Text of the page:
RedShelf expands office footprint in move to distressed tower

Subleasing 20K sf from WellRight, in building owned by Brookfield Asset Management

RedShelf Subleases 20K SF in Distressed Chicago Office Tower
RedShelf's Rob Holland with 175 West Jackson Boulevard (LinkedIn, Google Maps)

A digital textbook company just put a small dent in Chicago’s mountain of empty office space, relocating its headquarters from River North to the heart of downtown.

RedShelf has subleased about 20,000 square feet in the distressed 22-story building at 175 West Jackson Boulevard from employee health software company WellRight, Crain’s reported

CBRE’s Tony Coglianese represented RedShelf in lease negotiations, while CBRE’s Bill Sheehy represented WellRight.

Brookfield Asset Management, the owner of the 1.4 million-square-foot building, was hit with a foreclosure lawsuit in 2022 after allegedly defaulting on a $280 million loan on the property. The lawsuit, filed by lender U.S. Bank, is pending.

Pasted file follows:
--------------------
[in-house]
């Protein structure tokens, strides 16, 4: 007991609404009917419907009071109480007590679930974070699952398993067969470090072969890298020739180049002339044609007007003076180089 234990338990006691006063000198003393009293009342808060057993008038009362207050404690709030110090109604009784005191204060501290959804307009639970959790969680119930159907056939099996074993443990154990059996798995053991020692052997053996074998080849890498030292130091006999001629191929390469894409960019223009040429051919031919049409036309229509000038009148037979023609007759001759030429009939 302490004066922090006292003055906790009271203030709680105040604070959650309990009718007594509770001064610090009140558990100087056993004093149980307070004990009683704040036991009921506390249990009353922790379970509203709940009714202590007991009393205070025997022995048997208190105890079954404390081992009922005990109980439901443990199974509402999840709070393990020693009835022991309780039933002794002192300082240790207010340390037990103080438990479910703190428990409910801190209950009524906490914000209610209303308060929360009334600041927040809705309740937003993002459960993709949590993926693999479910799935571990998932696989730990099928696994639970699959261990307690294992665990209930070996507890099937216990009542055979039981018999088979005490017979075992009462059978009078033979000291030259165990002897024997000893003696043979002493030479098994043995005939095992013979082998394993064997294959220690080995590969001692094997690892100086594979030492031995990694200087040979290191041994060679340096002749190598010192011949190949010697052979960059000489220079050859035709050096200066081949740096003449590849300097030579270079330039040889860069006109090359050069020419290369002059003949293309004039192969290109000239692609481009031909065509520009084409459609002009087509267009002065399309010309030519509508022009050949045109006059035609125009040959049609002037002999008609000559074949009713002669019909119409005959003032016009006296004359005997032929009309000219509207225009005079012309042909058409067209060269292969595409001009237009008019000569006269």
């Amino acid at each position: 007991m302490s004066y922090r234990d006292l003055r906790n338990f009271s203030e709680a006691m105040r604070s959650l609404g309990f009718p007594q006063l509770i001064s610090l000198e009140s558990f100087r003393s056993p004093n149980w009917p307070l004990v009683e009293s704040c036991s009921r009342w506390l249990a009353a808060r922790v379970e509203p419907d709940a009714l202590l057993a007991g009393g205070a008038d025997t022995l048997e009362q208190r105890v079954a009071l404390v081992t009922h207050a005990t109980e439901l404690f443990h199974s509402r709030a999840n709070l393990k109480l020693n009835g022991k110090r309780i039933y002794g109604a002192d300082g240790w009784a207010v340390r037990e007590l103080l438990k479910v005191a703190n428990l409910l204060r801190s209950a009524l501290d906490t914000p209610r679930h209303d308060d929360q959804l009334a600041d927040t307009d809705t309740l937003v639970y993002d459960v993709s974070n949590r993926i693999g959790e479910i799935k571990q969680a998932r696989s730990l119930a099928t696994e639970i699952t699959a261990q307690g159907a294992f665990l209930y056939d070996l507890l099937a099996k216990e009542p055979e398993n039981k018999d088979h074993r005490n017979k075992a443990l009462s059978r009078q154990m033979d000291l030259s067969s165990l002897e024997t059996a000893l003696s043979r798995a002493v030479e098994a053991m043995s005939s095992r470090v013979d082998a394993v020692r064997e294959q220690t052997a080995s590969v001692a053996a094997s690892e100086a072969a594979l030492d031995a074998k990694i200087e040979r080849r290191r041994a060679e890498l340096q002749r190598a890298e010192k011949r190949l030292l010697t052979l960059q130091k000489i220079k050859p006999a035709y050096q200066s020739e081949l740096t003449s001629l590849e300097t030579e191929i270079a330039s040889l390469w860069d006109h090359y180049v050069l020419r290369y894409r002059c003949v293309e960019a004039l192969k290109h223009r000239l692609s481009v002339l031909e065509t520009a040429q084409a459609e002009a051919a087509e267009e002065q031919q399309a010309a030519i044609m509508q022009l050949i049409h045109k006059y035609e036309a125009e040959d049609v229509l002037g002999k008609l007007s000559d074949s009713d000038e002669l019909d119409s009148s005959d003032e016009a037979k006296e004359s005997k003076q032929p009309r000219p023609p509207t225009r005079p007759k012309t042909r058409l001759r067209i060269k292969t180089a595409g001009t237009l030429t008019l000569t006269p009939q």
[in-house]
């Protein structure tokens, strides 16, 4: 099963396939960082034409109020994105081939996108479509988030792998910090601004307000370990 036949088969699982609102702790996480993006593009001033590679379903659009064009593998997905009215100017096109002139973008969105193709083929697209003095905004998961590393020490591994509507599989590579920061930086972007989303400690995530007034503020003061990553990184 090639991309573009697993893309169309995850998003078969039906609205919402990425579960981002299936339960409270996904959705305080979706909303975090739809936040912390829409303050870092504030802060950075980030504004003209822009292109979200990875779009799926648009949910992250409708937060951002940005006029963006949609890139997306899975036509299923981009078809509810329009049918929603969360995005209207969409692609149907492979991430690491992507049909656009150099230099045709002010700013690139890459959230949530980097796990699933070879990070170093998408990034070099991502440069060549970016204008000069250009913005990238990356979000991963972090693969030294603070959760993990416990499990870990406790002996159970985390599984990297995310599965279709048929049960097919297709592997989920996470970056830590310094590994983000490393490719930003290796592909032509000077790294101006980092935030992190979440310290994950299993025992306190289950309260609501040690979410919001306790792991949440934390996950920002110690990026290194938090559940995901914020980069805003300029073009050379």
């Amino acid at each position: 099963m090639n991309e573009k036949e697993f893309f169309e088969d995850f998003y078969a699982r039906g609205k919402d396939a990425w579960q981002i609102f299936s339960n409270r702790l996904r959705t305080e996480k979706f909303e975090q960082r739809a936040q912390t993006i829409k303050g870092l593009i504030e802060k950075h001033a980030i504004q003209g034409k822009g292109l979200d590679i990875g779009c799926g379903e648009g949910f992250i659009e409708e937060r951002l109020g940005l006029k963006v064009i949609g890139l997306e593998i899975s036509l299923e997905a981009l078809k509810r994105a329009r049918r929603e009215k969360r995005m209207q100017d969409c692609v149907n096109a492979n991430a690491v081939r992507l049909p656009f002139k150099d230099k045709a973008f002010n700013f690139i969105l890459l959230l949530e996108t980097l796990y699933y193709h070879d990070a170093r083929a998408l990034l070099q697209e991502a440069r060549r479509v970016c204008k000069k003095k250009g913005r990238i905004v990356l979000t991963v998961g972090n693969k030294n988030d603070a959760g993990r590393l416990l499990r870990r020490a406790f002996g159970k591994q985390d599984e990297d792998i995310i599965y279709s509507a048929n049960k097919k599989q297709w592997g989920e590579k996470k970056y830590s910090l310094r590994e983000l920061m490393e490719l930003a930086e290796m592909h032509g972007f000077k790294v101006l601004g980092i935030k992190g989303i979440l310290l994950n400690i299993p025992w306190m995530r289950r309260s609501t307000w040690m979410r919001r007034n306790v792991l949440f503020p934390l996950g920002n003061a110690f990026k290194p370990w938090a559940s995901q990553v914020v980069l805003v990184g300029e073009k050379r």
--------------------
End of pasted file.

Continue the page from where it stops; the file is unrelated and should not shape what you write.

A court-appointed receiver hired JLL to sell the property last year as Brookfield looks to evade foreclosure. Brookfield bought the building for $306 million in 2018.

RedShelf moved its main office from the 13-story building at 500 North Dearborn Street, where it occupied a slightly smaller space for six years. Details of the multi-year sublease weren’t disclosed.

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The company’s expanded footprint is good news in an office sector that’s still grappling with record-high vacancies, exceeding 25 percent last quarter. Since the pandemic, a horde of companies have shrunk their footprints in response to remote-work trends. 

Plus, a record-setting 8.2 million square feet of sublease space became available in 2023, a stark increase from 6.8 million a year prior and 3.3 million square feet when the public health crisis began.

While RedShelf initially embraced a hybrid-work model during the initial years of the pandemic, allowing employees to work remotely a few days a week, it’s now committed to in-office work. 

“We now have a more flexible space that allows us to have big collaborative areas and still give people quality spaces to work,” RedShelf CEO Rob Holland told the outlet. “It aligns with what we’re doing as a company as we enter a new phase of accelerated growth.”

—Quinn Donoghue 

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